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Study: Breast-conserving surgery offers better survival than mastectomy for cancer

A new study has shown breast-conserving surgery improves survival in some women, as opposed to mastectomy. Photo by Nevit Dilmen/Wikimedia
A new study has shown breast-conserving surgery improves survival in some women, as opposed to mastectomy. Photo by Nevit Dilmen/Wikimedia

May 5 (UPI) -- Women who undergo breast-conserving surgery and radiation therapy for breast cancer are more likely to survive the disease than those who receive a full mastectomy, a study published Wednesday by JAMA Surgery found.

Those treated with radiation plus breast-conserving surgery, in which only the cancerous tumor is removed and all healthy tissue in the breast is preserved, had a five-year survival rate of more than 95%, the data showed.

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In addition, 87% of these patients still were alive 10 years after treatment, the researchers said.

However, women who had radiation therapy and a full mastectomy, in which the entire breast is removed, had a five-year survival rate of 86% and a 10-year survival rate of 72%, according to the researchers.

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Eighty-five percent of those who had a full mastectomy alone, with no radiation therapy, survived for five years after treatment and 67% were alive 10 years later.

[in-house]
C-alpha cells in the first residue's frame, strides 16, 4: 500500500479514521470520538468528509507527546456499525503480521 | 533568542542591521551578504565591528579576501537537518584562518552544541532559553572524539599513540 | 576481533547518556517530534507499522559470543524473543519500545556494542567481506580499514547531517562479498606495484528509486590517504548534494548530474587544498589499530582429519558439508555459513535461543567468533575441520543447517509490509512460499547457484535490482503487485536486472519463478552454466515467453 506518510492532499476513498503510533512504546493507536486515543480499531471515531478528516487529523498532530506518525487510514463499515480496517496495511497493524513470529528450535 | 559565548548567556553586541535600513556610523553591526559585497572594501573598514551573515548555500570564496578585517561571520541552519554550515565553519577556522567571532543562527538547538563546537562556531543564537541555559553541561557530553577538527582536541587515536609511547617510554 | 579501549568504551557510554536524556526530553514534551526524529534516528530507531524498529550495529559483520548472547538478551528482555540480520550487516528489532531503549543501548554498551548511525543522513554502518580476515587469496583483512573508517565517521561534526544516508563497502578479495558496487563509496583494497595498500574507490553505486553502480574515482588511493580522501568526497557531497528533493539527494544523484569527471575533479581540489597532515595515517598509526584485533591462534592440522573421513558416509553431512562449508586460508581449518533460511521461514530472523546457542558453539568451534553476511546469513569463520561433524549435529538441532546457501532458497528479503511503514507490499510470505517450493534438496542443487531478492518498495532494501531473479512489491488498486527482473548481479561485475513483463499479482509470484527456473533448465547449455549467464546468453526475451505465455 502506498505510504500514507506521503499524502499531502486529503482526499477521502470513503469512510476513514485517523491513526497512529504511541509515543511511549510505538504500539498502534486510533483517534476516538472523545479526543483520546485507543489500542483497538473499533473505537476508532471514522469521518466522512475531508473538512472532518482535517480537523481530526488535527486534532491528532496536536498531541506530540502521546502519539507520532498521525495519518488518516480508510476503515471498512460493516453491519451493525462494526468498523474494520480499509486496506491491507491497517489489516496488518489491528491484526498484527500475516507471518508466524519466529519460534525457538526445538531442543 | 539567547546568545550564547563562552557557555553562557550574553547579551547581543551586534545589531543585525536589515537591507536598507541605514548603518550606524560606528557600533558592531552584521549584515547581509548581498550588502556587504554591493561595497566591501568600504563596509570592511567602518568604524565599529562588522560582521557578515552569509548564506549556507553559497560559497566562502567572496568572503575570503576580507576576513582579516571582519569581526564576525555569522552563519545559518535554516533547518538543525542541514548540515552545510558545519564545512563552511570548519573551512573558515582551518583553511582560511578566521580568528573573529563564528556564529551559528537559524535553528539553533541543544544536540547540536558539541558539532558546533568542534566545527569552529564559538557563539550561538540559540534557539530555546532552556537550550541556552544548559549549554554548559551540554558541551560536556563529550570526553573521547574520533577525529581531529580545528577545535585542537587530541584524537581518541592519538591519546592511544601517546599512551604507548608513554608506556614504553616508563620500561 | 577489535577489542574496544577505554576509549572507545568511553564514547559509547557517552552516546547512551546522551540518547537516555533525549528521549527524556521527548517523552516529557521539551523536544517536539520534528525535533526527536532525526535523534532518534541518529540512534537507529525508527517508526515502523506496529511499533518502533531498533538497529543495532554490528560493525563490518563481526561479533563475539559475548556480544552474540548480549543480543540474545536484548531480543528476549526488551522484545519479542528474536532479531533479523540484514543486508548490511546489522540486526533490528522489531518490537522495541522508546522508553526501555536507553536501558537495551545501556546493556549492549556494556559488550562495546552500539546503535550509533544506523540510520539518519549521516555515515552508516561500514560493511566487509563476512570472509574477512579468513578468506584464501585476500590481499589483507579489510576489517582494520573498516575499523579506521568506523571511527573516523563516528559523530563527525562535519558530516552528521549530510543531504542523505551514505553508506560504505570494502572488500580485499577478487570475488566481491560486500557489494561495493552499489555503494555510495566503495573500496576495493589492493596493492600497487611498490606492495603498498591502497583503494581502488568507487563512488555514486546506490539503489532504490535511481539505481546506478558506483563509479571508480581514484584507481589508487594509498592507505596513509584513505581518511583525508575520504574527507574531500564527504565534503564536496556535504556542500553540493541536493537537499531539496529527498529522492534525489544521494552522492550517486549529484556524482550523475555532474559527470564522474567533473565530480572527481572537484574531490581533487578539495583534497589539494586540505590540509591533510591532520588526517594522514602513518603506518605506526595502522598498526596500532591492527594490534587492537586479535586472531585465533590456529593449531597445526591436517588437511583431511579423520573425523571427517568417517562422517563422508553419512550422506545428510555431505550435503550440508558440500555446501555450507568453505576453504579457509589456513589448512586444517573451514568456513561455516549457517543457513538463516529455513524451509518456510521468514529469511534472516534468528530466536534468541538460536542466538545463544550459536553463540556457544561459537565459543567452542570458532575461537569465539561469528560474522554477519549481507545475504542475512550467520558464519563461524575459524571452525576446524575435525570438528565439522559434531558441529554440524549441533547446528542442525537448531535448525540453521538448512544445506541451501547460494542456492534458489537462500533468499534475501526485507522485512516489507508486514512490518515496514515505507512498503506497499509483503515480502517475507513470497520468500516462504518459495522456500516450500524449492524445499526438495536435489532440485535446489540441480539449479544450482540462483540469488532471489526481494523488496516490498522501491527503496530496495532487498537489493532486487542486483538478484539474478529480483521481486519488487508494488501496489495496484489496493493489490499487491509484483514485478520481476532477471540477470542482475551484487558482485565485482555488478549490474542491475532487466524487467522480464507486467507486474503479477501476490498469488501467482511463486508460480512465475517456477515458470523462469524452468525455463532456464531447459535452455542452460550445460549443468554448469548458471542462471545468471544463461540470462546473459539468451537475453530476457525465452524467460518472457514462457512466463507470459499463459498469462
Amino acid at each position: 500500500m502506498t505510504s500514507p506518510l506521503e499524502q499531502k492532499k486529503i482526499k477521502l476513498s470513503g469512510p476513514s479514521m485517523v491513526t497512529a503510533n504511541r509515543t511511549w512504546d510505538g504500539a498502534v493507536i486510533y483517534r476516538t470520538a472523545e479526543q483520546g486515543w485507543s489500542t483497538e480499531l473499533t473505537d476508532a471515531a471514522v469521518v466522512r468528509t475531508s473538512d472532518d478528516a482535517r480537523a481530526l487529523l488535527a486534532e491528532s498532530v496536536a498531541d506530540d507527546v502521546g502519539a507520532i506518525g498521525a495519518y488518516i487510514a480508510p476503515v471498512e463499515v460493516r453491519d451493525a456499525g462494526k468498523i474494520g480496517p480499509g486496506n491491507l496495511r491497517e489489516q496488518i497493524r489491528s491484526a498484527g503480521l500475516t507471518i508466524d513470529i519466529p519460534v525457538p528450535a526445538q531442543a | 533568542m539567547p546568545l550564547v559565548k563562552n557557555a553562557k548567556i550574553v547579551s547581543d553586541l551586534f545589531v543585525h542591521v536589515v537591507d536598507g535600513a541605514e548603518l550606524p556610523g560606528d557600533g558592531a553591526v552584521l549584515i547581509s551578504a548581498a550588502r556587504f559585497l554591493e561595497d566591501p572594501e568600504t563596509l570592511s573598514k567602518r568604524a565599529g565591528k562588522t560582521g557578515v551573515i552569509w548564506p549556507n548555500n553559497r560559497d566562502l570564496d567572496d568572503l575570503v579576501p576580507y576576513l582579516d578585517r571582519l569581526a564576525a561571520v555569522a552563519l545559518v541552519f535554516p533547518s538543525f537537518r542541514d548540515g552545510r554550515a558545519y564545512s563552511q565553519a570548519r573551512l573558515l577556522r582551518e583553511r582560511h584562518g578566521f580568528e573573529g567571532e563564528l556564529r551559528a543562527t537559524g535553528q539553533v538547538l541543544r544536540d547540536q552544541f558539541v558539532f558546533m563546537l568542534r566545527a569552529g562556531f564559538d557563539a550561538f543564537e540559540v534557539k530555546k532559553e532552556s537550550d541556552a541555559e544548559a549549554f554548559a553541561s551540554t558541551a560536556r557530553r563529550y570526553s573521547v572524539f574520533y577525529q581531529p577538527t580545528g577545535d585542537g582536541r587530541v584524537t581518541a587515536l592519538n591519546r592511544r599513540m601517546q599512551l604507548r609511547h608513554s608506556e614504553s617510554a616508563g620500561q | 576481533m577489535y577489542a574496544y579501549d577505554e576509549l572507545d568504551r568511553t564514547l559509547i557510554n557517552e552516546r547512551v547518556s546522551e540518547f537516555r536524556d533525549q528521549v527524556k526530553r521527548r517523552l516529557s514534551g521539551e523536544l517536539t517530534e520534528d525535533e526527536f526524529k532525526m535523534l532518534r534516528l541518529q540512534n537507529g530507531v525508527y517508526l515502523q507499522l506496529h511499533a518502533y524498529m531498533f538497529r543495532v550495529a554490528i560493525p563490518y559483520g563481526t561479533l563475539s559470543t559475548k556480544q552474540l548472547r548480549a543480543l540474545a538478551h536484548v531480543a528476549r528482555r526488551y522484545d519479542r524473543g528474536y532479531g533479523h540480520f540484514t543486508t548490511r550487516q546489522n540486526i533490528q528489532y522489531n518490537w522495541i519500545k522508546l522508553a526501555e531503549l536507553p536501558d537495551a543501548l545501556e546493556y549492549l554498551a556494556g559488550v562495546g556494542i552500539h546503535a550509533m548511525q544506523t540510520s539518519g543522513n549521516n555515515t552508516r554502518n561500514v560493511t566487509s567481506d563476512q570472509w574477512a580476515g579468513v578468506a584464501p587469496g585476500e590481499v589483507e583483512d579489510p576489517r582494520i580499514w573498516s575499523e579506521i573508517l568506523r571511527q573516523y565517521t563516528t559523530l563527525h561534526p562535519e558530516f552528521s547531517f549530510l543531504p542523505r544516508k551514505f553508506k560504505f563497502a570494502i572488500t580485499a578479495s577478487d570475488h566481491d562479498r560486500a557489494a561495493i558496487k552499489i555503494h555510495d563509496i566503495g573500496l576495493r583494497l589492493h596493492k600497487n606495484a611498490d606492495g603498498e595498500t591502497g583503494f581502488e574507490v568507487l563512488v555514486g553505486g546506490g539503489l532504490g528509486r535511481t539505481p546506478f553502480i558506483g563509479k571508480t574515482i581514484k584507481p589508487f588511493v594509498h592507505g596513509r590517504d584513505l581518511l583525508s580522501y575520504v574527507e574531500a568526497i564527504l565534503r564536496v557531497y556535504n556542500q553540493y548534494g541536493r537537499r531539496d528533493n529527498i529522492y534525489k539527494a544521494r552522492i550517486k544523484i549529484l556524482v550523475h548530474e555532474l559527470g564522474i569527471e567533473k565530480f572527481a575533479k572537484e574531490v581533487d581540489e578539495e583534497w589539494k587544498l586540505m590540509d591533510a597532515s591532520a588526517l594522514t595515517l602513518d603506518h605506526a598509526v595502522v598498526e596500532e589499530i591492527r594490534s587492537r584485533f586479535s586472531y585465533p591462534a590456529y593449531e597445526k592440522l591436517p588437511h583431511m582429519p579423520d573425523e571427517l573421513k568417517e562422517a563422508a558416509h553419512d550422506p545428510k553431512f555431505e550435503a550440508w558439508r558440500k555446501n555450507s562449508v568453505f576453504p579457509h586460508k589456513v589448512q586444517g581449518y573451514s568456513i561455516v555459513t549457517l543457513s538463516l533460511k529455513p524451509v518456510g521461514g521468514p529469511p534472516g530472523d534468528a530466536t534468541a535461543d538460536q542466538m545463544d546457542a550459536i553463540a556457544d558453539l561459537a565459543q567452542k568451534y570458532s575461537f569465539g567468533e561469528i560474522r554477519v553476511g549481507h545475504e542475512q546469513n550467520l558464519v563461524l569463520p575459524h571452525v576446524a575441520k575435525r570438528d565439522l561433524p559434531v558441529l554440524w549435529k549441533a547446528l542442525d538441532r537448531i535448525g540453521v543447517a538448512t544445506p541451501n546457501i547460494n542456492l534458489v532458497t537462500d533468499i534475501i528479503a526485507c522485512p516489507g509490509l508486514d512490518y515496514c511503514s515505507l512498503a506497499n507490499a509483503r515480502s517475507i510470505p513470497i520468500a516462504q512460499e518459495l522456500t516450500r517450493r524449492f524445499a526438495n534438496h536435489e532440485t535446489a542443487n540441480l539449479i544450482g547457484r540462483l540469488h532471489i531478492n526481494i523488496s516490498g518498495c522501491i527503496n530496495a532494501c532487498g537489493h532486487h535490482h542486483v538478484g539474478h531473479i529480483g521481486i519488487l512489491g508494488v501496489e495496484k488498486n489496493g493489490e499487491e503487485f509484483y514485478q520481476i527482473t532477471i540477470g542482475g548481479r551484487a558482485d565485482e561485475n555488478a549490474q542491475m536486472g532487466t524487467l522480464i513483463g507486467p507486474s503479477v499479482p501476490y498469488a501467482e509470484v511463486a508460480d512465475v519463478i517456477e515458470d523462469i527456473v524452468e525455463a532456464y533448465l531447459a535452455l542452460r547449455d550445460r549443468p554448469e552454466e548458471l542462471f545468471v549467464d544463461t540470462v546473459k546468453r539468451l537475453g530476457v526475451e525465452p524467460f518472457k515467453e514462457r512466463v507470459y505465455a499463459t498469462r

"If there are no specific ... reasons for taking the whole breast, conserving the [woman's] own breast and giving them radiotherapy afterward is clearly the recommended choice," study co-author Dr. Jana de Boniface told UPI in an email.

"There are no survival gains [achieved] by performing more surgery than necessary," said de Boniface, an associate professor of surgery at the Karolinska Institute in Stockholm, Sweden.

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Breast-conserving surgery has become the procedure of choice for breast cancer in recent years in the face of study data suggesting it is as effective, if not more, at addressing the disease, she said.

However, mastectomy still is performed in women considered at high risk for cancer recurrence, according to the American Cancer Society.

For their study, de Boniface and her colleagues compared the approaches in nearly 49,000 women in Sweden, just over 29,000 of whom had breast conserving surgery plus radiation therapy.

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The remainder had either mastectomy with radiation therapy or mastectomy alone.

Fewer than 2% of women who had breast-conserving surgery plus radiation therapy died from breast cancer within five years of treatment and fewer than 4% died within 10 years, the data showed.

Meanwhile, nearly 10% of those who had a mastectomy plus radiation therapy died from breast cancer within five years and almost 16% died within 10 years.

"If technically feasible -- and oncoplastic techniques give us a lot more options to conserve the breast -- breast-conserving surgery is in many ways the better choice, except for women with significant hereditary risk [for recurrence]," de Boniface said.

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